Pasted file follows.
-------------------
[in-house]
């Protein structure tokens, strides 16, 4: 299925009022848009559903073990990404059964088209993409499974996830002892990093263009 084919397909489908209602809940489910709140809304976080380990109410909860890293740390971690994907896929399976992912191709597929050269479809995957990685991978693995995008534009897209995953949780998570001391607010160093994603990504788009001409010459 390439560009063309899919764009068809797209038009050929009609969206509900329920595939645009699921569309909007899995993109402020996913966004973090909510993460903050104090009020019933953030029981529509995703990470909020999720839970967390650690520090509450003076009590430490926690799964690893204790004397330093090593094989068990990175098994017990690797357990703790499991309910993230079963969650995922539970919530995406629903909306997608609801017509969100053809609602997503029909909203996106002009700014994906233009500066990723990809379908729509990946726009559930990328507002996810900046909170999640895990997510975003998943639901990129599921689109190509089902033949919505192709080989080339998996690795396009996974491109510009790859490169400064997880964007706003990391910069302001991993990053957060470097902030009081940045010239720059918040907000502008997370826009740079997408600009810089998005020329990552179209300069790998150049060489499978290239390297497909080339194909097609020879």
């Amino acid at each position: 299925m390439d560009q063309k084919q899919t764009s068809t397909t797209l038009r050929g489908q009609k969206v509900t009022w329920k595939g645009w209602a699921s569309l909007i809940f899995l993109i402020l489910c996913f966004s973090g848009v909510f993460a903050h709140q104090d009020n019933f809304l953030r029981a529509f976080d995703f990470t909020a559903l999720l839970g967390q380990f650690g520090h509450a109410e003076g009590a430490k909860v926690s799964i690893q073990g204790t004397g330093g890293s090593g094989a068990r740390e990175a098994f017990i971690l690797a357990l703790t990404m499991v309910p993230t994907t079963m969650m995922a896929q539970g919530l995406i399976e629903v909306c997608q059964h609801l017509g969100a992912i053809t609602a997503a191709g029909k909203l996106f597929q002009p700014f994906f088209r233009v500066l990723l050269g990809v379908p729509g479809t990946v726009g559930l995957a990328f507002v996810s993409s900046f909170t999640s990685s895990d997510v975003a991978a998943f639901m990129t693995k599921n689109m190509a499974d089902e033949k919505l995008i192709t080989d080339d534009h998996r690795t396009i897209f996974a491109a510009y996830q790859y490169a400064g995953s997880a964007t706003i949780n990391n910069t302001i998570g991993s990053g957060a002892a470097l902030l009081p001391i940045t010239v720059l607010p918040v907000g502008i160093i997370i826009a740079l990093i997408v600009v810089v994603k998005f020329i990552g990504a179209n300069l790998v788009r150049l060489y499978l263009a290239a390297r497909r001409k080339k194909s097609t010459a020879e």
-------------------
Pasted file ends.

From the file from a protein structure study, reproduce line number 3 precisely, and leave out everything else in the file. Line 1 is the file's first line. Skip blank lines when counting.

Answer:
């Amino acid at each position: 299925m390439d560009q063309k084919q899919t764009s068809t397909t797209l038009r050929g489908q009609k969206v509900t009022w329920k595939g645009w209602a699921s569309l909007i809940f899995l993109i402020l489910c996913f966004s973090g848009v909510f993460a903050h709140q104090d009020n019933f809304l953030r029981a529509f976080d995703f990470t909020a559903l999720l839970g967390q380990f650690g520090h509450a109410e003076g009590a430490k909860v926690s799964i690893q073990g204790t004397g330093g890293s090593g094989a068990r740390e990175a098994f017990i971690l690797a357990l703790t990404m499991v309910p993230t994907t079963m969650m995922a896929q539970g919530l995406i399976e629903v909306c997608q059964h609801l017509g969100a992912i053809t609602a997503a191709g029909k909203l996106f597929q002009p700014f994906f088209r233009v500066l990723l050269g990809v379908p729509g479809t990946v726009g559930l995957a990328f507002v996810s993409s900046f909170t999640s990685s895990d997510v975003a991978a998943f639901m990129t693995k599921n689109m190509a499974d089902e033949k919505l995008i192709t080989d080339d534009h998996r690795t396009i897209f996974a491109a510009y996830q790859y490169a400064g995953s997880a964007t706003i949780n990391n910069t302001i998570g991993s990053g957060a002892a470097l902030l009081p001391i940045t010239v720059l607010p918040v907000g502008i160093i997370i826009a740079l990093i997408v600009v810089v994603k998005f020329i990552g990504a179209n300069l790998v788009r150049l060489y499978l263009a290239a390297r497909r001409k080339k194909s097609t010459a020879e």